Anger simmers in Chennai as the DMK government faces flak for the overnight demolition of a newly built Vinayagar temple at the Kilambakkam Bus Terminal. This action, coinciding with the terminal’s hasty inauguration, has ignited accusations of religious bias and sparked concern about the government’s commitment to secularism.
Allegedly succumbing to pressure from followers of EV Ramaswamy Naicker and other pseudo-secular forces, the decision to raze the temple has drawn sharp condemnation from the public.
The recent hurried opening of the Kalaignar Centenary Bus Terminus in Kilambakkam, located 40 kilometers away from the city, has drawn widespread criticism from the public. The terminal, lacking last-mile connectivity and adequate transportation options, has caused significant inconvenience to passengers, especially during the festive season when many are travelling to their native places for the Pongal festival.
The project, initially conceived during the previous AIADMK regime, faced multiple delays and mishaps. In an attempt to overcome obstacles, astrologers suggested building a temple for Vinayagar within the complex to ensure the smooth progress and completion of the project. A small temple was constructed, and regular poojas were performed.
Questions have been raised about the legality of the land where the bus terminal is situated, as it was reportedly under the control of the Archaeological Survey of India (ASI). The land in question is said to be near a site notified by the ASI, raising uncertainties about how the authorities obtained permission for the project.
The project’s history is marked by hurdles, and locals attribute the mishaps to the removal of the Baba Baukh Nag, the serpent deity of the mountains around the Silkyara tunnel in Uttarkashi. After setting up a temporary temple dedicated to Baba Baukh Nag, the successful rescue of 41 trapped workers led to a surge in devotees. Plans are underway to construct a permanent temple in the region.
The unexpected demolition of the Vinayagar temple has sparked protests and condemnation from Hindu Munnani and devotees. Images and videos capturing the temple’s removal have circulated on social media, further fueling public dissatisfaction.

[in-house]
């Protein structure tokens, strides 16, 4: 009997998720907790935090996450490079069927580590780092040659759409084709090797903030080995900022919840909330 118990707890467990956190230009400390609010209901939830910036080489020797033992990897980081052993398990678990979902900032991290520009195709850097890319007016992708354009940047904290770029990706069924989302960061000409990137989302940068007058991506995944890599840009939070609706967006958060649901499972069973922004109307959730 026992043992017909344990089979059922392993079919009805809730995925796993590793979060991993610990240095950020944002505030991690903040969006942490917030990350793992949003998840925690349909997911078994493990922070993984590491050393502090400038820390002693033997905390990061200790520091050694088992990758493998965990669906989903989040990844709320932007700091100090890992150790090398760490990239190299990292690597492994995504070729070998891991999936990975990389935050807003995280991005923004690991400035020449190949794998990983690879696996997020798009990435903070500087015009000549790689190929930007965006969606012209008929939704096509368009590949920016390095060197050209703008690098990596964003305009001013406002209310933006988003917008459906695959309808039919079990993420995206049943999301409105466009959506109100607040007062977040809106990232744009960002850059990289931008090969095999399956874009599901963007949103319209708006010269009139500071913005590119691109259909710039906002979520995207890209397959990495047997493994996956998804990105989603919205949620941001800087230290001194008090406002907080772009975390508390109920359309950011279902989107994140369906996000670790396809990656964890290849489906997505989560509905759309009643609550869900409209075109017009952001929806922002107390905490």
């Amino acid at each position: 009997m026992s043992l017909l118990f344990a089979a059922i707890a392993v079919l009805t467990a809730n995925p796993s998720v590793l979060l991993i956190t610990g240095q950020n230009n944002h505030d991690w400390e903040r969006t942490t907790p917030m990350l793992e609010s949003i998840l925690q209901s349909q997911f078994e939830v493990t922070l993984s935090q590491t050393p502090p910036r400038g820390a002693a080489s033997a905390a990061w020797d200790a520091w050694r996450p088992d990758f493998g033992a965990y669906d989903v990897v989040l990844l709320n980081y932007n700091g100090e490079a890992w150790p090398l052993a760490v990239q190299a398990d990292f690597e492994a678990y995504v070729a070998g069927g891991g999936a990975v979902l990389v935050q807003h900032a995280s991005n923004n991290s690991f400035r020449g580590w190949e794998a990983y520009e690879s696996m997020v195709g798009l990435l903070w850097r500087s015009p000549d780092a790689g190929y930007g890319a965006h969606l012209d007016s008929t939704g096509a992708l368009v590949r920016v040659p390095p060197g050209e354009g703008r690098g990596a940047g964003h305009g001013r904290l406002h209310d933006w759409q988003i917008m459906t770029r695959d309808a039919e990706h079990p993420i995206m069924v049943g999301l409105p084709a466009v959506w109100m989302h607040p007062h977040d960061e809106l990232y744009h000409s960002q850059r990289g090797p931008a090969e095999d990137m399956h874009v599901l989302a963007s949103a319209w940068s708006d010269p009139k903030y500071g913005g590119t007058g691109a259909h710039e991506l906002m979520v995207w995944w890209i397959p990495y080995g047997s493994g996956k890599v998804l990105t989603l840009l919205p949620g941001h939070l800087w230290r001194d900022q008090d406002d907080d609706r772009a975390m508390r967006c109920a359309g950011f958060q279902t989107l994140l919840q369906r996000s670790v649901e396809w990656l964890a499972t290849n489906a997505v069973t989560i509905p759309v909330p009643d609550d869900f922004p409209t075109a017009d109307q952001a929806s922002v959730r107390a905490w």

In light of the public outcry, there are calls for a thorough investigation into the legality of the land, the permissions obtained, and the decision-making process behind the demolition of the Vinayagar temple.
In response to public outcry, the government offered an explanation, stating that the demolition was carried out following rules prohibiting the construction of places of worship on public and government lands. Hindu Munnani functionary Paramesaran challenged this explanation, suggesting that if the rule is applied consistently, then government buildings, including the Madurai bench of the High Court and Collector offices, should be vacated as they are allegedly built on temple lands.
According to Chennai Metropolitan Development Authority (CMDA ) officials, the land was previously under lease with the VGP group, and there was a legal dispute over ownership. While the CMDA claims that the court ruled in their favour, there were petitions to remove the temple, leading to its demolition.
Devotees from nearby areas like Urappakkam and Kaarnaip Puducherry expressed their dismay, claiming that the temple, which stood for two decades, was discarded during the construction of the bus terminal project. The public gathered at the site of the demolished temple, creating a tense atmosphere. Assistant Commissioner of Police Guduvancherry Jayaraj and Inspector Murugesan intervened to maintain order and prevent further escalation.
Parameswaran, the Hindu Munnani functionary, criticised the secretive nature of the demolition, questioning why it was carried out at night without leaving any trace of the temple. He condemned the act and called for divine wrath and punishment for those involved. Parameswaran urged the government to rebuild the temple at the same location promptly to avoid provoking the wrath of the deity.
The controversy surrounding the demolition of the Vinayagar temple highlights the ongoing debate about the treatment of religious structures in public development projects. The clash between the government’s explanation and the sentiments of devotees emphasises the delicate balance needed to address issues of cultural and religious significance in urban development. As devotees continue to express their discontent, the situation remains tense, prompting authorities to maintain a vigilant presence at the site.